Writing in The Daily Telegraph, he pledges to allow universities to help script A-level questions and exam syllabuses to make sure they act as a better preparation for higher education.
His comments come after it emerged that one-in-five universities are being forced to set their own entrance tests because they can no longer rely on the results of school and college exams to pick out exceptional candidates. It is likely to make it even harder for students to get on to degree courses in 2011 following a dramatic 12 per cent surge in university applications for next year.
In an article today, Mr Gove says: “Colleges can no longer rely on the existing A level to identify the best candidates, so they have to set their own tests. And academics report that even the brightest of our students don’t have the level of knowledge which undergraduates from abroad can boast, so when they arrive at college they need remedial work, especially on subjects like maths, to compete. “We can’t afford to waste time while our students fall further behind in the race for the best university places and jobs, which is why we’re accelerating the pace of reform.”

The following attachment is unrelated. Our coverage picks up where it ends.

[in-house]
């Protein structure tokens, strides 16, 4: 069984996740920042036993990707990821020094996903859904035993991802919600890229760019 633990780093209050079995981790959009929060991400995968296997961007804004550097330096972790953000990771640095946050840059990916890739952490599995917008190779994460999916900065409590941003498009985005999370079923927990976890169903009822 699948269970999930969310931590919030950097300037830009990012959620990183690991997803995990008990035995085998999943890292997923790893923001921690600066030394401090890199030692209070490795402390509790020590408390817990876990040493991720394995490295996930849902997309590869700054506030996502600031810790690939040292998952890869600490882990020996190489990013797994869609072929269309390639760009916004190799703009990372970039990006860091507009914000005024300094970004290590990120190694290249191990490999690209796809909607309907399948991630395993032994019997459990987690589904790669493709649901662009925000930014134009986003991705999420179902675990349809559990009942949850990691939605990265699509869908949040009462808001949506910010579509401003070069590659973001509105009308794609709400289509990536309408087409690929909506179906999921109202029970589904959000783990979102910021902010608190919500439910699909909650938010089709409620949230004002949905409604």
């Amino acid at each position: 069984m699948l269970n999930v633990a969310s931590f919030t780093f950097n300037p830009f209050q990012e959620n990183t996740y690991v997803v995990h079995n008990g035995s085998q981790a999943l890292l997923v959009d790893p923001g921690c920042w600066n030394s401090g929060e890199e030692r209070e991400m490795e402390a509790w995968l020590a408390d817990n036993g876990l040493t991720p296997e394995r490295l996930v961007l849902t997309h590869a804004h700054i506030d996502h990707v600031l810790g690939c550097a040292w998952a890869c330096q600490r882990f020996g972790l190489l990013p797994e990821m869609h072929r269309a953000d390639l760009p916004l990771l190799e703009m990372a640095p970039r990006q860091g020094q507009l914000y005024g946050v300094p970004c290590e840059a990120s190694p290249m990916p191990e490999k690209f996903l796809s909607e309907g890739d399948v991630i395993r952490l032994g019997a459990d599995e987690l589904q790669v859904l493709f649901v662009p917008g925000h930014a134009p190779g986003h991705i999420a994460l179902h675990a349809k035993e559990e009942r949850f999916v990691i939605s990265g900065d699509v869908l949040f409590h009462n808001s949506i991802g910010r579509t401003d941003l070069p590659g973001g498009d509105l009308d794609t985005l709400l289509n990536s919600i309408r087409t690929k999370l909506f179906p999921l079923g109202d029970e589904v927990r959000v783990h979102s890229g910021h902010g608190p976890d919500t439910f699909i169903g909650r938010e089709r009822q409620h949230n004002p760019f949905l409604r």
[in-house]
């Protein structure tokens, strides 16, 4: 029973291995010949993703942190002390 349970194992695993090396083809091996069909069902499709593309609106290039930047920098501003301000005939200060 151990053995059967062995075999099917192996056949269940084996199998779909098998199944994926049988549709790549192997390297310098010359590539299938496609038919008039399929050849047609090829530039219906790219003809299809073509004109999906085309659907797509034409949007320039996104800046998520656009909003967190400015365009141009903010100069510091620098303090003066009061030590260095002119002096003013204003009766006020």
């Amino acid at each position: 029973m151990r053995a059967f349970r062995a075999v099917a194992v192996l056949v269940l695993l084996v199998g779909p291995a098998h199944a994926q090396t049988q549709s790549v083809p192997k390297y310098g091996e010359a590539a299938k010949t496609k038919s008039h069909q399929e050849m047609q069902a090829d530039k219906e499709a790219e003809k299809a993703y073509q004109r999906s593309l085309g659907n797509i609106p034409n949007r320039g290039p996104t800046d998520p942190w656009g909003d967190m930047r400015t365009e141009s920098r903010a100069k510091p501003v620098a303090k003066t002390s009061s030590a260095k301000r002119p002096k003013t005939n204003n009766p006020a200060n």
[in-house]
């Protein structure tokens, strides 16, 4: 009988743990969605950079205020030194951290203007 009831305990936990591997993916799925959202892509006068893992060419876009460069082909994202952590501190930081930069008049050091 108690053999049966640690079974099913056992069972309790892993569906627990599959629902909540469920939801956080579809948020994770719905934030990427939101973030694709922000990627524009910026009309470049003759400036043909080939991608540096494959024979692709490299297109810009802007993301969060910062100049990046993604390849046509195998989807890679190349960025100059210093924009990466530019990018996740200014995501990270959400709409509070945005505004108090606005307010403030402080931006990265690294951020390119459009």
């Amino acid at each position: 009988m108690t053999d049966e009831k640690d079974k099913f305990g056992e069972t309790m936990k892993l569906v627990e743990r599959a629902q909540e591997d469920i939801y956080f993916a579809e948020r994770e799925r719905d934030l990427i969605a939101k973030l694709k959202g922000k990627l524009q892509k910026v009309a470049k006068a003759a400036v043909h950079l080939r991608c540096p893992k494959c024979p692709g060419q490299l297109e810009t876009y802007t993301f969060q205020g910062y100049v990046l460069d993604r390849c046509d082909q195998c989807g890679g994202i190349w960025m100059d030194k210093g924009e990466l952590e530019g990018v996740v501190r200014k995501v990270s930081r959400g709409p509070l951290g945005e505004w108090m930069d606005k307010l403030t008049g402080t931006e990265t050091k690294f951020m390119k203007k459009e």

The Education Secretary says a proposed overhaul of A-levels should restore faith in the so-called “gold standard” qualification, leading to a cut in the number of universities setting their own entrance tests.
An education Bill being published in the New Year will require exam boards to consult universities before setting A-levels and benchmark exams against tests set by some of the world’s best education systems.
A reform of school league tables will also be made to stop teachers pushing pupils on to “soft” courses used to inflate their position in official rankings.
Another “minstrel” show — with the usual protests
Britain: White comedians dress up in “blackface” (actually brownface) makeup.
“Thousands of viewers have complained that the Christmas Day show by comedy duo Matt Lucas and David Walliams on BBC1 was racist.
The spoof documentary set in an airport and called Come Fly With Me featured the pair as a range of minority characters. Lucas darkens his face and wears a beard to play a Muslim worker called Taaj. He also adopts a strong West Indian accent to play a black woman called Precious who works in the coffee shop.
However, many viewers failed to see the funny side and took to internet forums to complain about the programme – the first of a six-part series – likening it to ‘a minstrel show’.
The show, broadcast at 10pm, was the second most-watched show on Christmas Day, attracting an audience of 10.3million. BBC1 bosses said they had not yet established how many complained to the corporation.
Must not laugh at exaggerated minority characteristics